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Paraag Marathe talks with Mark Willard about all things 49ers

On Willard’s podcast “Ballers with Babies” Marathe elaborated on his contract negotiations with Richard Sherman and Jerick McKinnon, and what he learned from Bill Walsh.

Fox Sports radio personality (and friend) Mark Willard hosts radio podcast Ballers with Babies which gives a behind the scenes look into how an athlete’s (or someone in the sports industry) home life and professional life coexist. Willard most recently had President of 49ers Enterprises and Executive Vice President of Football Operations Paraag Marathe on his show. While Marathe had been criticized during the more challenging seasons for the franchise, he is now more famously known for his creative and effective contract structuring which has helped the team prepare for the long haul with a sizable amount of cap space to work with.

There is a lot of talk about Marathe’s family life, including his wife, two daughters and female pet pitbull (yes, he is completely outnumbered at home), as well as an intimate chat about his sister who died due to complications from anorexia in 2005. Marathe, of course, also had some great tidbits from his long career with the 49ers which has been his employer for nearly his entire adult life.

How it all started is very interesting. Legendary head coach Bill Walsh, by then a GM, was very instrumental in guiding Marathe down the path to where he is now. Walsh saw something in Marathe and helped him get a long term position with the franchise after the two met when the company he worked for was hired by the 49ers for a project during the 2001 draft.

What did Marathe learn from Walsh?

What I learned from him then, was how it used to be and how to carry that badge of honor I guess of what a proud franchise we were and try to get that luster back and that’s really what Jed and I set out to want to do back in early 2017 and build that back up.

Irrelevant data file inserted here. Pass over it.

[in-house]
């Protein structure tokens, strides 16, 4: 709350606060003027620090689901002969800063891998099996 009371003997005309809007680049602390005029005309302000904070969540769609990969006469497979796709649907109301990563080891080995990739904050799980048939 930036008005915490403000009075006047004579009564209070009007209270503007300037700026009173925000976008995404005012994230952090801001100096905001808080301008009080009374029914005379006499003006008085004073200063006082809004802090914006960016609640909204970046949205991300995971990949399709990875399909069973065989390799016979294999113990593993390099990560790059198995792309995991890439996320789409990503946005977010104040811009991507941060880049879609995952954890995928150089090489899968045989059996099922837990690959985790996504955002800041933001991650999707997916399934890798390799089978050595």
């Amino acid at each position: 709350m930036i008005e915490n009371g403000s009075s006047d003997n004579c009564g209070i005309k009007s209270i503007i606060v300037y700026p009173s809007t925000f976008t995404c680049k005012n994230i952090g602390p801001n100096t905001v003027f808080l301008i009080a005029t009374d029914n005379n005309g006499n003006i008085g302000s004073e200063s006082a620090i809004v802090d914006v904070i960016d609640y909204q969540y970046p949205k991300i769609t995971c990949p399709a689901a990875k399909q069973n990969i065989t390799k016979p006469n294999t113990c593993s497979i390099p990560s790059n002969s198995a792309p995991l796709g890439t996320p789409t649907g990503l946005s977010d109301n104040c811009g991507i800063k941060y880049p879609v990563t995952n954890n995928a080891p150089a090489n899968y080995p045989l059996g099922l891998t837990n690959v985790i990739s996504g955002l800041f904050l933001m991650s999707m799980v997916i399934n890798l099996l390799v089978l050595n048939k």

Marathe has negotiated every player contract since 2004/2005 including former quarterback Colin Kaepernick’s which became well known for the QB “betting on himself.”

We had a good run with him here, and it was unfortunate that it didn’t work out for the life of the whole contract. I really like him, I respect him. He’s a good player and I wish nothing but the best for him.

When Marathe was asked about the team’s approach to Reuben Foster’s situation he reiterated what GM John Lynch and head coach Kyle Shanahan had said previously.

We definitely stand by him and hope that everything works out for the best. He’s got all the talent in the world and we’re hoping for the best on that one.

On criticism about how the team handled it:

Every situation is different but if you believe in something with conviction, you want to stay true to that and tune out the noise.

Marathe’s direct negotiations with Richard Sherman have become quite famous and he has been criticized for taking advantage of the situation.

I dispute that. I think it’s a really great win win contract. Richard was phenomenal. He was confident, smart, eloquent, knew his stuff, studied every other player contract on the Niners, studied every other cornerback contract in the NFL. It was unfortunate because I think other agents probably viewed it as a threat to their profession that he negotiated his own contract. He actually did a phenomenal job.

It was totally different. There’s probably only 2 other times in my career of negotiating contracts where the player was even there during the negotiation. One was Frank Gore, and one was Justin Smith, but never did a player negotiate a contract start to finish with me. That was a really fun experience, and I came away totally impressed. I will not be surprised if Richard, when he’s done playing, is union president.”

One final nugget that Marathe revealed in the podcast were details on how negotiations with Jerick McKinnon’s agent went down:

I can remember working on Jerrick McKinnon’s free agent deal, that deal was consummated between 11p-3a my time and there was a lot of aggressive, I wouldn’t say yelling, but aggressive conversation between me and the agent.

You can listen to the full podcast here.